Goodreads helps you keep track of books you want to read.
Start by marking “Ember and Ash (Castings, #4)” as Want to Read:
Ember and Ash (Castings, #4)
Enlarge cover
Rate this book
Clear rating
Open Preview

Ember and Ash (Castings, #4)

3.63  ·  Rating details ·  266 ratings  ·  45 reviews
The old ones will have their revenge.

Two peoples have been fighting over the same land for a thousand years. Invaders crushed the original inhabitants, and ancient powers have reluctantly given way to newer magics. But Ember was to change all this with a wedding to bind these warring people together -- until her future goes up in flames.

Ember's husband-to-be is murdered by
Paperback, 528 pages
Published May 1st 2011 by Orbit (first published January 1st 2011)
More Details... Edit Details

Friend Reviews

To see what your friends thought of this book, please sign up.

Reader Q&A

To ask other readers questions about Ember and Ash, please sign up.

Be the first to ask a question about Ember and Ash

Community Reviews

Showing 1-30
Average rating 3.63  · 
Rating details
 ·  266 ratings  ·  45 reviews

More filters
Sort order
Start your review of Ember and Ash (Castings, #4)
 Danielle The Book Huntress (Back to the Books)
I liked the intricate way that the spiritual beliefs of the characters and magic were interwoven into this story. There is depth in this novel, but it was also an easy read. I'd recommend it to traditional fantasy readers.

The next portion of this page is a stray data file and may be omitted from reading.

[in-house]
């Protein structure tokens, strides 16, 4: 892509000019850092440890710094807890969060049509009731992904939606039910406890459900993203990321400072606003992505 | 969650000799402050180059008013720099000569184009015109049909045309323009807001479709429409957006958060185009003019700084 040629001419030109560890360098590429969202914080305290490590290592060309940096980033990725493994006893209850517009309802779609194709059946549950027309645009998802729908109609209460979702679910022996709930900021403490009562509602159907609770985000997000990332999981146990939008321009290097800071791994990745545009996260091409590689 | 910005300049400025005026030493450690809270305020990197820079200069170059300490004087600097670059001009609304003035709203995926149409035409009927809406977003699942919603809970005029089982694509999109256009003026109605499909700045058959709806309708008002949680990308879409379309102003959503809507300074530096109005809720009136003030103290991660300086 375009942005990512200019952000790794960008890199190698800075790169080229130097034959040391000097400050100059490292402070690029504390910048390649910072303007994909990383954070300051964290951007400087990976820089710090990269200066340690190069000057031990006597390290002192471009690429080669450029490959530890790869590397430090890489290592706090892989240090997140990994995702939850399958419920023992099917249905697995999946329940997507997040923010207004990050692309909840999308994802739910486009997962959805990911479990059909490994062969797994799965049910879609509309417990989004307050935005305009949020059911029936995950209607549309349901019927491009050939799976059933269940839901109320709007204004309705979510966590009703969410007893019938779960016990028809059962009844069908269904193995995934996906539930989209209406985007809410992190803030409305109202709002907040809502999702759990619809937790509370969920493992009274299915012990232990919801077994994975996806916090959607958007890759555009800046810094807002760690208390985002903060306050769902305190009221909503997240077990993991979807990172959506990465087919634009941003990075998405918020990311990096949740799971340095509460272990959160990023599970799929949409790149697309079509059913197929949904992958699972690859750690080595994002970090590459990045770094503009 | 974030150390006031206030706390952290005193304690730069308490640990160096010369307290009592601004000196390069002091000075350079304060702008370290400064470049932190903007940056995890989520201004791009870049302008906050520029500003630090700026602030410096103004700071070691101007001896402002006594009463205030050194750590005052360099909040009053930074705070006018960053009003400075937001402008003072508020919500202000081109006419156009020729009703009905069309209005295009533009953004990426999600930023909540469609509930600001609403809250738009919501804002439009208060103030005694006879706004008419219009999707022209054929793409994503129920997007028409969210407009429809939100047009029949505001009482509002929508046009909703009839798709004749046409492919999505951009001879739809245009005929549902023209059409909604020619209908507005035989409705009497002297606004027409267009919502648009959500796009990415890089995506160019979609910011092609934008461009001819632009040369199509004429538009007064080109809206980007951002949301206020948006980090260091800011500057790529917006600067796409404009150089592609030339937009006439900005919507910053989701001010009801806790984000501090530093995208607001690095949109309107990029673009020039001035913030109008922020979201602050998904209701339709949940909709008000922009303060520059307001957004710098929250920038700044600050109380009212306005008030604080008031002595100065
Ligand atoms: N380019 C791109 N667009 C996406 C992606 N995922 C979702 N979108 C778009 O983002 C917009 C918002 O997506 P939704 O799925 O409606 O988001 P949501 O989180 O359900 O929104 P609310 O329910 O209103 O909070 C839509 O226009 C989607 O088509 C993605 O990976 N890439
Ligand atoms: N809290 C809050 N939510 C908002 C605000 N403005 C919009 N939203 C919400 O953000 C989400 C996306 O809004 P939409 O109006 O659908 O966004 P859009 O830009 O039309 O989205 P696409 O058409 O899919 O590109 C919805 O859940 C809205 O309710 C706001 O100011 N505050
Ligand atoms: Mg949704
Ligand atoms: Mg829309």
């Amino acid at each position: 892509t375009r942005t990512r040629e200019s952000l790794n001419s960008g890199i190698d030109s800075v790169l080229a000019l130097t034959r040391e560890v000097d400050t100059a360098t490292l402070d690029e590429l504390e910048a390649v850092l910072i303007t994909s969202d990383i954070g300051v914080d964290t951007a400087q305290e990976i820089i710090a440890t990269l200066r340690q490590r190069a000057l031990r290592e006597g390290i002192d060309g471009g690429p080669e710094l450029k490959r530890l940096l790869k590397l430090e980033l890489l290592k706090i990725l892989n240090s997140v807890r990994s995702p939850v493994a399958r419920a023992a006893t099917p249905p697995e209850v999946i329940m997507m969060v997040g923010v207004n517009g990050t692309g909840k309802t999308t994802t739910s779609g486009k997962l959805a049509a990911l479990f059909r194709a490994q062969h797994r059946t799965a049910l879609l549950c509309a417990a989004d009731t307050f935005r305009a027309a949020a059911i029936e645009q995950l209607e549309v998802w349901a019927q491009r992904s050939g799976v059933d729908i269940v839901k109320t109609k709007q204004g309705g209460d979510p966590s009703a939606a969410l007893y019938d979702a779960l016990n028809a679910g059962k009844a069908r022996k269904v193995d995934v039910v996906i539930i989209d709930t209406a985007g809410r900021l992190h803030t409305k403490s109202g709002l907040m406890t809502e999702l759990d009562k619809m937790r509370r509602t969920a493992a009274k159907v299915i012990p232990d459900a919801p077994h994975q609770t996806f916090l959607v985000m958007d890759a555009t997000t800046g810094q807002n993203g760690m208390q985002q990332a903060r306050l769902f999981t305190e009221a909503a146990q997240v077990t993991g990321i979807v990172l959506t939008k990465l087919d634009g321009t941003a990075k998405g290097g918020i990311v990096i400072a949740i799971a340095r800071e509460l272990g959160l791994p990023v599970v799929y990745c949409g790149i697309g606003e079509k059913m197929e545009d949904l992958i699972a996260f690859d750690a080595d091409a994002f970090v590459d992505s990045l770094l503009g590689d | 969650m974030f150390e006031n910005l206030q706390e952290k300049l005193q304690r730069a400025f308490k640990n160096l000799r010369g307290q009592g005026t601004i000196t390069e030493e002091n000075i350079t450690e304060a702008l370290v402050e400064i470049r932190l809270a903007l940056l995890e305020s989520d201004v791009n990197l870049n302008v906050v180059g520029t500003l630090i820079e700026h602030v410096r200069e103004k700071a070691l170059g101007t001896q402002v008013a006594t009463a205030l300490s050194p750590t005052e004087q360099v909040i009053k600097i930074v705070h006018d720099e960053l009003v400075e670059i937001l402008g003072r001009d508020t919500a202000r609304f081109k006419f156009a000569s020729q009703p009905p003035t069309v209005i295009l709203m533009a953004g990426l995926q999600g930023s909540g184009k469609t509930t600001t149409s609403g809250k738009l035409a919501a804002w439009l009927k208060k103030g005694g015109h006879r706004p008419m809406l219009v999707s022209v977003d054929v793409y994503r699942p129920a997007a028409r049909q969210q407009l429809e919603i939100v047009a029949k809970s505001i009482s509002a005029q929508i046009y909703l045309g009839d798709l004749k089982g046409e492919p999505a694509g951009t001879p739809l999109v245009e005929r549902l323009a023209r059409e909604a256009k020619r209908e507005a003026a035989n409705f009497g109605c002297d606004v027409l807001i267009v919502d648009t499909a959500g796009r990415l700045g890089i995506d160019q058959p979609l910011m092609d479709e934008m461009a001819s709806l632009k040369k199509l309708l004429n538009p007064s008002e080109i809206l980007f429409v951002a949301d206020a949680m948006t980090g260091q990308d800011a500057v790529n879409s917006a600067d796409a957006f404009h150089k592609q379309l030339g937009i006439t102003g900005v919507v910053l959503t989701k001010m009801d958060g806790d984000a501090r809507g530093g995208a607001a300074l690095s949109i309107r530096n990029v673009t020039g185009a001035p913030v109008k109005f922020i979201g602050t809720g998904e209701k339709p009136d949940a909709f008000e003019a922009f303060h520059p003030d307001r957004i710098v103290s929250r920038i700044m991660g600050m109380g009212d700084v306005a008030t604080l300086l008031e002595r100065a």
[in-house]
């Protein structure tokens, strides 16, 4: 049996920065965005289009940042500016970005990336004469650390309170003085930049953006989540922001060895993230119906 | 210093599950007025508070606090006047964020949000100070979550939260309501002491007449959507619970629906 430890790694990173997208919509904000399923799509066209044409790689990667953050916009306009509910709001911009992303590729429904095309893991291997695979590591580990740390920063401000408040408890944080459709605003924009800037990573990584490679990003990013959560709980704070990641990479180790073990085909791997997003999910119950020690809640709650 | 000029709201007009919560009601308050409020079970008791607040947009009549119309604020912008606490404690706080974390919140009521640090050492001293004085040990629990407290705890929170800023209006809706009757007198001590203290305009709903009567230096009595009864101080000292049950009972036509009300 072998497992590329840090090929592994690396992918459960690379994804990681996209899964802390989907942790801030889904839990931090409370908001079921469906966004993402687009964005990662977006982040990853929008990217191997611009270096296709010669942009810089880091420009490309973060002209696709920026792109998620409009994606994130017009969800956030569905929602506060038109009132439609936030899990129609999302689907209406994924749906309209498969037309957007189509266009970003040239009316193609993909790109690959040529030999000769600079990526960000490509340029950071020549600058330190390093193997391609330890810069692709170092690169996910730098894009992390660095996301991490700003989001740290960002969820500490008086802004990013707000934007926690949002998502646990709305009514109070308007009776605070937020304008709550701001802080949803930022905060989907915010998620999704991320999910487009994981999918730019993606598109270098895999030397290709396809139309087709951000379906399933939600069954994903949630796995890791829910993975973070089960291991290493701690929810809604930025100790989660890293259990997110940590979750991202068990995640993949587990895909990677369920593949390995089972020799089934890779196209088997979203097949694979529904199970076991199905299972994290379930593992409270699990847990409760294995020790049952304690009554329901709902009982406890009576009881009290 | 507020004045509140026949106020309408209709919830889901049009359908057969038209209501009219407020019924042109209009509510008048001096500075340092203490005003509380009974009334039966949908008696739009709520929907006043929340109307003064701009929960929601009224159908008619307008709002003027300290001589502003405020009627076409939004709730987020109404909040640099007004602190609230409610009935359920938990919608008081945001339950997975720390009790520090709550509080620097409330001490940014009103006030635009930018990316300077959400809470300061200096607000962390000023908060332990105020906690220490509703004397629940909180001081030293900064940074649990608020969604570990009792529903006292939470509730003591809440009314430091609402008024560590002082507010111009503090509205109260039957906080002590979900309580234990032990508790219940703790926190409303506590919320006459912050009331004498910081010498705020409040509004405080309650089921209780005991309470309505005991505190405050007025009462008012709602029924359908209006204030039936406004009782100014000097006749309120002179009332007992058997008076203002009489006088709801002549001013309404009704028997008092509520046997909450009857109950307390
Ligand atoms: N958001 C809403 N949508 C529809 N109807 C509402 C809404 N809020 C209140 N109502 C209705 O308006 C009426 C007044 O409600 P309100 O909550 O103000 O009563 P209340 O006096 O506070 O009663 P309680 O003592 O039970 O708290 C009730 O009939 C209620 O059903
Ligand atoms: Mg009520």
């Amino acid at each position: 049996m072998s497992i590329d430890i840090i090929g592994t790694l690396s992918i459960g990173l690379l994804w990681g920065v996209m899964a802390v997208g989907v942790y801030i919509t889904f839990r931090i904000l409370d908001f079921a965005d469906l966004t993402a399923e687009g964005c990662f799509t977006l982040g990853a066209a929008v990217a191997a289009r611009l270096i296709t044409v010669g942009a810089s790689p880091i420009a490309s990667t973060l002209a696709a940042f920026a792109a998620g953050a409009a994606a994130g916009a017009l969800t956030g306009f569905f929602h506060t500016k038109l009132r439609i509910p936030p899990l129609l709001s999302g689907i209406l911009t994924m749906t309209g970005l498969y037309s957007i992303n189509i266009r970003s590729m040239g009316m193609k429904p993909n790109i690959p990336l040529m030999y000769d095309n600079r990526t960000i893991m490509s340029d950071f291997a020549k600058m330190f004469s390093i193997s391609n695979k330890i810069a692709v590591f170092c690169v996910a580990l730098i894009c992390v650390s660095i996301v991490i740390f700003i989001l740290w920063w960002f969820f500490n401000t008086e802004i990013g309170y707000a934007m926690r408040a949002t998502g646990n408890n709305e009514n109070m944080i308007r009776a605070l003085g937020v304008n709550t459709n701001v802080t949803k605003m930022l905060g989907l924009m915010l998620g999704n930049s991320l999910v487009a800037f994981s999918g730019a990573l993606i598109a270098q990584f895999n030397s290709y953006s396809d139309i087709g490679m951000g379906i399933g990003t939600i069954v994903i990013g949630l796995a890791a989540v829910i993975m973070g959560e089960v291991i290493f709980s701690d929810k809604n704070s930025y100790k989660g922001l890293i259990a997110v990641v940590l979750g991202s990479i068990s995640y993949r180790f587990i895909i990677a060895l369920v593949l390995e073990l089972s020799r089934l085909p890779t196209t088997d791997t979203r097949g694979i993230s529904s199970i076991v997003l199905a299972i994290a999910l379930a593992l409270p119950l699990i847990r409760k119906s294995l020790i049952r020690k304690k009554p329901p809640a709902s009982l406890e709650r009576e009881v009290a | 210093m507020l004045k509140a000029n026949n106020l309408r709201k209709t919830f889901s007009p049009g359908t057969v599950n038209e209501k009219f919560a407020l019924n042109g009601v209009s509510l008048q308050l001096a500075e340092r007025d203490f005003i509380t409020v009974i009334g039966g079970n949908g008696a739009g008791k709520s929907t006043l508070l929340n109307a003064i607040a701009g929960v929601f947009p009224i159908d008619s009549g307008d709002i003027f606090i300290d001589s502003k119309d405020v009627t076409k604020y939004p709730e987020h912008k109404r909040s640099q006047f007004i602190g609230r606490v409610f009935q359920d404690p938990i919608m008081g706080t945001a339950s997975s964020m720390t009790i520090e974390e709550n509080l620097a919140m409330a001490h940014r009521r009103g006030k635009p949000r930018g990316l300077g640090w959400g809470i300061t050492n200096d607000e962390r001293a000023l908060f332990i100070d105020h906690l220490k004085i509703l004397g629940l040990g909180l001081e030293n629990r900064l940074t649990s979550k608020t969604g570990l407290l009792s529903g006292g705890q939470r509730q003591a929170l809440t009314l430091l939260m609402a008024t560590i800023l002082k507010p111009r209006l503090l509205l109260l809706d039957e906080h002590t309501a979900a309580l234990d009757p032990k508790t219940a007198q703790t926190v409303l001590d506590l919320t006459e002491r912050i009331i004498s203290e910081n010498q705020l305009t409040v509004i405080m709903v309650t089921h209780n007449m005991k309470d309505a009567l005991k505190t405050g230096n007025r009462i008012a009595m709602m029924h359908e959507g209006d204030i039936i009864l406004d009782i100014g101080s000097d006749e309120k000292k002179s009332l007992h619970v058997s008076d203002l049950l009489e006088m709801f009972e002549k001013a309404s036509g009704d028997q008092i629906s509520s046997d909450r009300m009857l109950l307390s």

Reviewed for Bitten by Books.
Tsana Dolichva
Apr 08, 2012 rated it really liked it
Originally posted here:

Ember and Ash by Pamela Freeman is a set twenty years after the events at the end of the Castings Trilogy (Blood Ties, Deep Water and Full Circle). It is technically a sequel, and some of the characters from Castings do pop up again, but it very much stands alone. I think the main thing one would miss from not reading Castings, is a deeper exploration of the past colonial racism and oppression. Oh, and there are some spoilers for wh
Kae Cheatham
Apr 07, 2011 rated it really liked it
Shelves: fantasy
I chose Pamela Freeman’s Ember and Ash because of the world-building elements suggested in the overview. I was not cheated here at all and was introduced to a rich work with eleven domains, each with their own environmental attributes as well as spiritual beliefs. But each Domain is under the influence of the Powers--main elements of nature--even when the people don’t recognize this.

The story develops when the Power, Fire suddenly denies fire to several Domains, beginning with the Last Dominion,
Cheryl Landmark
Apr 28, 2011 rated it really liked it
"Ember and Ash" takes place several years after the Castings Trilogy, but is set in the same world and some of the characters from the trilogy make an appearance in this book. Ember is the daughter of Arvid, the warlord, and Martine, the stonecaster. Ash is the son of the seer, Elva. I really enjoyed visiting Ms. Freeman's world again and learning more about the elemental gods, such as Fire, Water and Air. The author's world and character building was beautifully done.

Ember was a great character
Apr 13, 2011 rated it really liked it
Ember and Ash is a solid addition to Freeman's Domains. This elemental based book is filled with well rounded characters and an interesting plot coupled nicely with Freeman's lyrical writing. If the plot does lag in places, it's incredibly easy to overlook.

Read my full review here: